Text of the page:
Over the last decade, the United States Department of Energy (DOE) spent $1.1 billion on various projects that attempted to reduce carbon emissions through the practice of carbon capture and storage (CCS), only for the vast majority of these projects to either fail or be cancelled.
According to the Daily Caller, the waste of taxpayer money was revealed in a Government Accountability Office (GAO) report that was released in December. The report revealed that the DOE had invested $684 million in eight different CCS projects that focused on coal, only for seven of them to be cancelled, while only a single facility remained in operation. The remaining $438 million was spent on three industrial CCS facilities; of these three, two were successful while one was cancelled.
The GAO claims that the reason for the high fail rate among the investments was the DOE’s failure to properly evaluate the kind of technology that was utilized by these facilities before awarding them with the money.
“GAO is making one matter for congressional consideration: that Congress consider implementing a mechanism for greater oversight and accountability of DOE CCS demonstration project funding,” the report read, in part. “DOE’s process for selecting coal projects and negotiating funding agreements increased the risks that DOE would fund projects unlikely to succeed. Specifically, DOE fully committed to coal projects at their initial selection as opposed to allowing time for further review, as it did for selected industrial CCS projects.”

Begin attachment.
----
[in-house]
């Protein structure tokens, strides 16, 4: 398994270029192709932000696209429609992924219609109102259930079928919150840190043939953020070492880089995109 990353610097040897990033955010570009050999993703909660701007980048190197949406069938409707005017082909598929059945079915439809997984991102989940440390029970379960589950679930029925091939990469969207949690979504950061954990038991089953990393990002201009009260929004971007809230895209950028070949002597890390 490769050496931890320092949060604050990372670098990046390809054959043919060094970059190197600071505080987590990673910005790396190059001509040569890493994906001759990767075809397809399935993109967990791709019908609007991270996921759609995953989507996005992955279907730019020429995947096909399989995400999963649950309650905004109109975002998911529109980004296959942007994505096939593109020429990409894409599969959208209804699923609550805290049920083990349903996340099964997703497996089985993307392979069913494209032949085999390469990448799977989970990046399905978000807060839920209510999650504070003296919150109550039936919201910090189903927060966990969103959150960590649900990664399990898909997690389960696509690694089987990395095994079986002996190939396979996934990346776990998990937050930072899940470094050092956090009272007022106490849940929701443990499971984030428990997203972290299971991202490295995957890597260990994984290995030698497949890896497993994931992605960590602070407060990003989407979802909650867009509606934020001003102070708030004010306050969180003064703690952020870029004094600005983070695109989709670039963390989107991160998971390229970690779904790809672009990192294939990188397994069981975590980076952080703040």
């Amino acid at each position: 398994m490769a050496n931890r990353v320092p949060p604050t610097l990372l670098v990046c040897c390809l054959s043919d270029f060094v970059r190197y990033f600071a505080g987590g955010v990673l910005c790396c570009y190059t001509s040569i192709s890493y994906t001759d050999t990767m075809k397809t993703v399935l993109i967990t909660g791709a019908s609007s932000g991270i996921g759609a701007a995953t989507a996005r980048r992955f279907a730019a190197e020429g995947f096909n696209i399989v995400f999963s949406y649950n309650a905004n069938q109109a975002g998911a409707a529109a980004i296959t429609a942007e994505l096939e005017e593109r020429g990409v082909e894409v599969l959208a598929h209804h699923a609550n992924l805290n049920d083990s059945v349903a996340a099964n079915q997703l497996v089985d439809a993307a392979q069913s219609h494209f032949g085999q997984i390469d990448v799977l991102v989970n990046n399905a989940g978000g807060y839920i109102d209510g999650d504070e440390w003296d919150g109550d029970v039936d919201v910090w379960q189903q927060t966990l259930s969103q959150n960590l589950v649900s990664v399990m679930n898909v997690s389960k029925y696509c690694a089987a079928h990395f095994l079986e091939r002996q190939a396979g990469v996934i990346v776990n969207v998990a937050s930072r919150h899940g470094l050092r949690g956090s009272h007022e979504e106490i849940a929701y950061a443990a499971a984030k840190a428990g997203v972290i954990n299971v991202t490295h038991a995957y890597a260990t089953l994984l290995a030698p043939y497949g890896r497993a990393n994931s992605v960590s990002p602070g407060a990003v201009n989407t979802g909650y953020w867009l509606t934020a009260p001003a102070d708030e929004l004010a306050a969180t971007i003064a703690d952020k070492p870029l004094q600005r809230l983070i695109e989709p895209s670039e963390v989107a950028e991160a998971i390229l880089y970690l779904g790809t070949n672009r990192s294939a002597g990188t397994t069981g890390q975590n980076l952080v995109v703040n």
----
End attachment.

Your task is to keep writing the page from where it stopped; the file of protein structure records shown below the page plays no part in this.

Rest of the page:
Aside from the $1.1 billion on these eleven different projects, the DOE also spent about $472 million on the design of four facilities that were never even built. The GAO claims that this amount surpassed the originally-planned amount by over $300 million.
“According to DOE documentation and officials,” the report continued, “senior leadership directed actions to support projects even though they were not meeting required key milestones.”
The report was assembled after a law passed in 2020 required a comprehensive review of the DOE’s attempted implementation of CCS practices. As such, the review covered $3.4 billion in funding that originated with the American Recovery and Reinvestment Act of 2009, the nearly $1 billion stimulus package signed into law by then-President Barack Obama.
Following the allocation of another $10 billion for similar carbon practices and projects as a result of Joe Biden’s infrastructure bill, the GAO report suggested implementing more regular reviews of the outcomes of such funding.